Culture is this elusive quality in a business that can make or break it. It can be hard to define, and even harder to cultivate, but one thing is for sure—it’s essential to the long-term success of any business.
But where does company culture come from?
In this article, we'll delve deeper into the definition of company culture and the various factors that contribute to its formation one of the most important being management.
What is Company Culture?
Generally speaking, company culture is defined as a shared set of values, goals, attitudes, and practices of a company.
It's the way people feel about their work, and the environment they work in – the way they interact with their peers and customers, and how the company handles tasks like customer service, problem-solving, and efficiency.
It has also a lot to do with values, or the alignment of the company’s vision and goals with those of its employees. Your average worker will spend about a third of their adult life in a workplace, so it's important that their core values align with what the company is trying to do.
Say you are a firm believer in sustainability and environmentalism, but the company you work for does not share those values and is solely focused on profit margins. Needless to say, it will be difficult for you to stay motivated and committed in the long run.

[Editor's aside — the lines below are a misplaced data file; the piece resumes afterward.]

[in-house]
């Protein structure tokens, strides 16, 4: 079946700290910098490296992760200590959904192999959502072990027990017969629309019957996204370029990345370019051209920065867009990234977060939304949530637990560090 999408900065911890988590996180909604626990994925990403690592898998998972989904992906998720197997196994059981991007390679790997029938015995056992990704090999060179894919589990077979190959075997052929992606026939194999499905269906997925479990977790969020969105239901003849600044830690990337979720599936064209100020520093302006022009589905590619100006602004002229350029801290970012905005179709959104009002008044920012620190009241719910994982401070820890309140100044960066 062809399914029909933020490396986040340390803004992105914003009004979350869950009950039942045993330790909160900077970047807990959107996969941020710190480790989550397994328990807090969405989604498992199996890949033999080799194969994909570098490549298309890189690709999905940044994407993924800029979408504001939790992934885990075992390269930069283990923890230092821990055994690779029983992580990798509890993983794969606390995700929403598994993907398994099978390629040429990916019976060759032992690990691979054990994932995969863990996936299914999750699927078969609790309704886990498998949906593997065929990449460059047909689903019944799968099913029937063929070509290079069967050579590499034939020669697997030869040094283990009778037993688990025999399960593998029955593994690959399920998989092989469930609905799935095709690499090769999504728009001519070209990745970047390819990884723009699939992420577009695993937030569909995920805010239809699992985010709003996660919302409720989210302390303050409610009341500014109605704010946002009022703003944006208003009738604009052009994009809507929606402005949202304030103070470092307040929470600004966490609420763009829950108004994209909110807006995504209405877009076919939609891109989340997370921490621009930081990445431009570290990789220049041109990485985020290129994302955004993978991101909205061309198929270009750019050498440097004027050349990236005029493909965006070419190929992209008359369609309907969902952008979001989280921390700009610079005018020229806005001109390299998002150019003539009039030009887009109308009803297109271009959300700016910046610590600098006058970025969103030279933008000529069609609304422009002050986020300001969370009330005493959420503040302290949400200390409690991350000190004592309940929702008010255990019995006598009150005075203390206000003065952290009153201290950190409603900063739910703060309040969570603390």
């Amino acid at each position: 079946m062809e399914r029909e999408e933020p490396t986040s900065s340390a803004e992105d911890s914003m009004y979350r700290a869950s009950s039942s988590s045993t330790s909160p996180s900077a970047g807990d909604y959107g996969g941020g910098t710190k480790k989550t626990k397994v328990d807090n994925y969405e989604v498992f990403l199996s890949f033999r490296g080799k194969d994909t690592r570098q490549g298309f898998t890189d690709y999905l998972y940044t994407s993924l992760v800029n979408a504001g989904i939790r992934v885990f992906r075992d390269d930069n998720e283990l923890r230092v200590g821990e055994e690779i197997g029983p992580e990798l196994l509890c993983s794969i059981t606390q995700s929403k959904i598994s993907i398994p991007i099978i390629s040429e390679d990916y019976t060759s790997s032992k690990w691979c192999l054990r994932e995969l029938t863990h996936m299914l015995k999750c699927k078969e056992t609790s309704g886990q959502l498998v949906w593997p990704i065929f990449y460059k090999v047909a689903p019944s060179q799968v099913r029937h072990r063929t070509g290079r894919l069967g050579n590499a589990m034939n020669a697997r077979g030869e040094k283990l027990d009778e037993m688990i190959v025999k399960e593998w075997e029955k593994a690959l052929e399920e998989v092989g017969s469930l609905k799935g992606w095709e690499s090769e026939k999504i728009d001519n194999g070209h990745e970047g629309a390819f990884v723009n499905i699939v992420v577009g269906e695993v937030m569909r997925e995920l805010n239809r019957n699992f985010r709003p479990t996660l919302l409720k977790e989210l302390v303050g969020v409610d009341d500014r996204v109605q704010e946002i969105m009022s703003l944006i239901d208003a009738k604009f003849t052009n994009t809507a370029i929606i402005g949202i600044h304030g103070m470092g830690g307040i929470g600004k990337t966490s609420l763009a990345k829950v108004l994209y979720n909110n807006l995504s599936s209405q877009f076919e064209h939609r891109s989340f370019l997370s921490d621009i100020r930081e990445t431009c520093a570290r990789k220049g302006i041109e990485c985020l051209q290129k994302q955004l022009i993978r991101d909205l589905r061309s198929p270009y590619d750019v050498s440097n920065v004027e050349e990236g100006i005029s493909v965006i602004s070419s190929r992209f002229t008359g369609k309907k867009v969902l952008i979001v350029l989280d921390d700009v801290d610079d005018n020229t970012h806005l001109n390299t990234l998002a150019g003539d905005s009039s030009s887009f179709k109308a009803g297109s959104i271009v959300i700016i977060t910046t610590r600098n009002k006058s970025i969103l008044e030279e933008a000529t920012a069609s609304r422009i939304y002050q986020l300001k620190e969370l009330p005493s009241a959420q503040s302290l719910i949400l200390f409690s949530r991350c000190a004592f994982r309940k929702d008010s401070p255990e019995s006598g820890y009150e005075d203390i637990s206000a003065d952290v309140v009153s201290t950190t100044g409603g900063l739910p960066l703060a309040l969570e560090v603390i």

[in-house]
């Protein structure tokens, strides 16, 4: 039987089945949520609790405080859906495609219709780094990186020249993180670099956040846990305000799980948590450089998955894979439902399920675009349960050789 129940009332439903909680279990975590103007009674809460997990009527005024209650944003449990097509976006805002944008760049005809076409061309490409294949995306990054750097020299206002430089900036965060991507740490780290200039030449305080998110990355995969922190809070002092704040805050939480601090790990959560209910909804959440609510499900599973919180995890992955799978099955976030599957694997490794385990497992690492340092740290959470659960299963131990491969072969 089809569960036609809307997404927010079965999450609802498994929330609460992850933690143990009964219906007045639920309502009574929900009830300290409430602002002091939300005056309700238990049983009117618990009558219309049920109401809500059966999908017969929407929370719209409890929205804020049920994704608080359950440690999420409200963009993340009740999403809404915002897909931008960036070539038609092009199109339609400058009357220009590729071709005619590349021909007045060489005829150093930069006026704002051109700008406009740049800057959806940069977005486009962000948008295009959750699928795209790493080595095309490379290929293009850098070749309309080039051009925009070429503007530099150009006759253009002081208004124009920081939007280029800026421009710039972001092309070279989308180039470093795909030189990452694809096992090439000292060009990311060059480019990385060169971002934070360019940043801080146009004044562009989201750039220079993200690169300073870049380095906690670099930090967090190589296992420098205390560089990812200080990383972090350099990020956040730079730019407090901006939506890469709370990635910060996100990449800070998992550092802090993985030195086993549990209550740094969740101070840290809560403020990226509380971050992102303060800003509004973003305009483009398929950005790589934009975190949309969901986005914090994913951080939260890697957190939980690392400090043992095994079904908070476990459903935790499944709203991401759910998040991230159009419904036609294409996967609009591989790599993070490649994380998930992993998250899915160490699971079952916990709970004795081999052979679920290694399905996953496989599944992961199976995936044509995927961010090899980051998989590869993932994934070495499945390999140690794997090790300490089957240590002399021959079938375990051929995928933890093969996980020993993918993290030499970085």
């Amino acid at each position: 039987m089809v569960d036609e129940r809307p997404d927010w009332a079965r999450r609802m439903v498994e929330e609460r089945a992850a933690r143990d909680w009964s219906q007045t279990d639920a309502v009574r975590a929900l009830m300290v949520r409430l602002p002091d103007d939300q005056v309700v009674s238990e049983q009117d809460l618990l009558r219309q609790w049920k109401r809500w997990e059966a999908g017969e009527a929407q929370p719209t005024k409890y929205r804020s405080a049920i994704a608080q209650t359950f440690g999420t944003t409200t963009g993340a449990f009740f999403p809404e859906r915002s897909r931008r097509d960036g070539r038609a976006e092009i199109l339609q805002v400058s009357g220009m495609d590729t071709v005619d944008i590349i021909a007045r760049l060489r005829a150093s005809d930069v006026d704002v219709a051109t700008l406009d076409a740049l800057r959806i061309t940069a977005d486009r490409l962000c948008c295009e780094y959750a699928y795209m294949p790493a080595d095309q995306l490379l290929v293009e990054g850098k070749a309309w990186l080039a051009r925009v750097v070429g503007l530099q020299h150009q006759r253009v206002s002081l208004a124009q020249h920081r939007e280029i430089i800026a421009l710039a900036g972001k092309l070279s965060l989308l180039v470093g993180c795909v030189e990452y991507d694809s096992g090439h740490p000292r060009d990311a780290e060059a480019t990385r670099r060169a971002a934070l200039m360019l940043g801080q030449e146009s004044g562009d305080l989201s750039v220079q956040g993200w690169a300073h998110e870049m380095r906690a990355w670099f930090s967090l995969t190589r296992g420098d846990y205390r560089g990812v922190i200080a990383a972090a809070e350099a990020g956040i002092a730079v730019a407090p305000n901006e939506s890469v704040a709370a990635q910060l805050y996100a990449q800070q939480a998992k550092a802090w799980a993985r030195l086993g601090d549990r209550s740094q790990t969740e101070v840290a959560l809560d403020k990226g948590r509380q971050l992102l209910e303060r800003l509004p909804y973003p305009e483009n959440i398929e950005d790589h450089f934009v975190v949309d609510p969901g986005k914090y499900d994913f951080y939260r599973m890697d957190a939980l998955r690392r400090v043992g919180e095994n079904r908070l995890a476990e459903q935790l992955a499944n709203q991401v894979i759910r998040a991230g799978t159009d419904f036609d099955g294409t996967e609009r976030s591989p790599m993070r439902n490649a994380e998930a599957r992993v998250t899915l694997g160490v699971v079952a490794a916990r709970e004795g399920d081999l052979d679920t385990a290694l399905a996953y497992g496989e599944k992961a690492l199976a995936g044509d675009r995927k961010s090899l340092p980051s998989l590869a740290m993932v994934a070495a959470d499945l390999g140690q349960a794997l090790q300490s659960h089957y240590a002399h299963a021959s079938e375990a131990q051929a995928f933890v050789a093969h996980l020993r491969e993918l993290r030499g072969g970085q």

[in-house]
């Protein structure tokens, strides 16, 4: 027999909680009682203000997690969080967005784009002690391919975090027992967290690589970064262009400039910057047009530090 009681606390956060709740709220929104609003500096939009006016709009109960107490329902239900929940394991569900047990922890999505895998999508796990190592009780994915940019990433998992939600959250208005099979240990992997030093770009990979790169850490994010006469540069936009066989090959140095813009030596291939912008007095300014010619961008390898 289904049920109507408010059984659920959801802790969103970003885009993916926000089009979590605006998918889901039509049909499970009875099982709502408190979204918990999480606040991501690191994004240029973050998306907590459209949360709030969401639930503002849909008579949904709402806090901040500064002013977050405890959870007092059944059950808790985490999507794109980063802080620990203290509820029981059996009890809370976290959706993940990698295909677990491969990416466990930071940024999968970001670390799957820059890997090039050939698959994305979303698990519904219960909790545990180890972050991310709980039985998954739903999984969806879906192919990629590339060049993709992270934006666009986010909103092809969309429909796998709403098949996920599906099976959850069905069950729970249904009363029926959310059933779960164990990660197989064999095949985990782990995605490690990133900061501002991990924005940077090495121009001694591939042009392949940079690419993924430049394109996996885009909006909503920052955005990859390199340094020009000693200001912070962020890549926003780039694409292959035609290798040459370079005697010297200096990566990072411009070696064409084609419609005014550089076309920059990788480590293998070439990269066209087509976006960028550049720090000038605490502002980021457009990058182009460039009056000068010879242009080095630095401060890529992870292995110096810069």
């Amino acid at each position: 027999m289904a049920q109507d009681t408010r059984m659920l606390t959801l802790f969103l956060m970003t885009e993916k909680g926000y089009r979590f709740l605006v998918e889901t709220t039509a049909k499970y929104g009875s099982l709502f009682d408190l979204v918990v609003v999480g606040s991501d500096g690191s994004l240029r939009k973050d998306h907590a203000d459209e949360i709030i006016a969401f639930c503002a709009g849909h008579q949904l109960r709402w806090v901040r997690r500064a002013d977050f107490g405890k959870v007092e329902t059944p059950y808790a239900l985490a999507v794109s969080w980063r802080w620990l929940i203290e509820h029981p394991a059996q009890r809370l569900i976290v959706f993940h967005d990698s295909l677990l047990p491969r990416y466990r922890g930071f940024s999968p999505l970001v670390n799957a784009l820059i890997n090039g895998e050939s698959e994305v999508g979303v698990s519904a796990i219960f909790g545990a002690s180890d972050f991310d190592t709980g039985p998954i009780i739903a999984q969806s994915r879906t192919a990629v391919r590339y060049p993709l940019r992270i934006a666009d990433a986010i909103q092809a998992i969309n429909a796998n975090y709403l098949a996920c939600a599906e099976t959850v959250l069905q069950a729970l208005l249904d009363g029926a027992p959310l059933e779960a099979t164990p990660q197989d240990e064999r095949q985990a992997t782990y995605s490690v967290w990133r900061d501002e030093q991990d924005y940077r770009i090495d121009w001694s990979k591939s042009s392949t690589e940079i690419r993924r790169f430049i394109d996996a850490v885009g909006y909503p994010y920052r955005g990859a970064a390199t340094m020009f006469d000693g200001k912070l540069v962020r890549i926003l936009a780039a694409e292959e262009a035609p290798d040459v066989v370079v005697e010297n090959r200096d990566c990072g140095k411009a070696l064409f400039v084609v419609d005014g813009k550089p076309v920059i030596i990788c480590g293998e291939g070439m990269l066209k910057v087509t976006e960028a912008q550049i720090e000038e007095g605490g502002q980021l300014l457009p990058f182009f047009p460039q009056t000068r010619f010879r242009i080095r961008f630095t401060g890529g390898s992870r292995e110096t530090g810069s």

Similarly, if a company promotes diversity and inclusivity but there is no tangible evidence of those values reflected in the management team or day-to-day operations, then it's not likely that employees will feel that their voices are being heard.
What's important to understand is that culture is not just a set of rules and regulations. It's a living, breathing thing that requires constant nurturing and that managers must be active in cultivating.
The Role of Management in Company Culture
The thing with culture is that most companies have two: the one they say they have, and the one that actually exists.
Most organizations will say that they value collaboration, respect, and innovation, for example. But in reality, their culture may be characterized by silos, cliques, and a lack of communication between departments.
Say a company publicly claims to have an open-door policy, but in reality, their employees feel too intimidated to approach their superiors. This is a discrepancy that can be attributed to the lack of strong leadership within the organization.
So leaders will either act as the custodians of an organization’s values, or they will let those values slip away until the company culture is no longer recognizable.
How to Foster the Right Culture
There are hundreds, if not thousands of guides and blog posts on "how to create a positive company culture," and you'll find useful tips in all of them, but if there's one common thread that runs through all of these pieces, it's this: the importance of management when it comes to building a strong and lasting culture.
Leaders are your superheroes, your guardians of culture, and they're the ones who have the power to set the tone for an organization.
And don't let the third-person narrative mislead you - because "leadership" or "management" does not have the same definition in every organization.
Setting up the Right Culture in Small Companies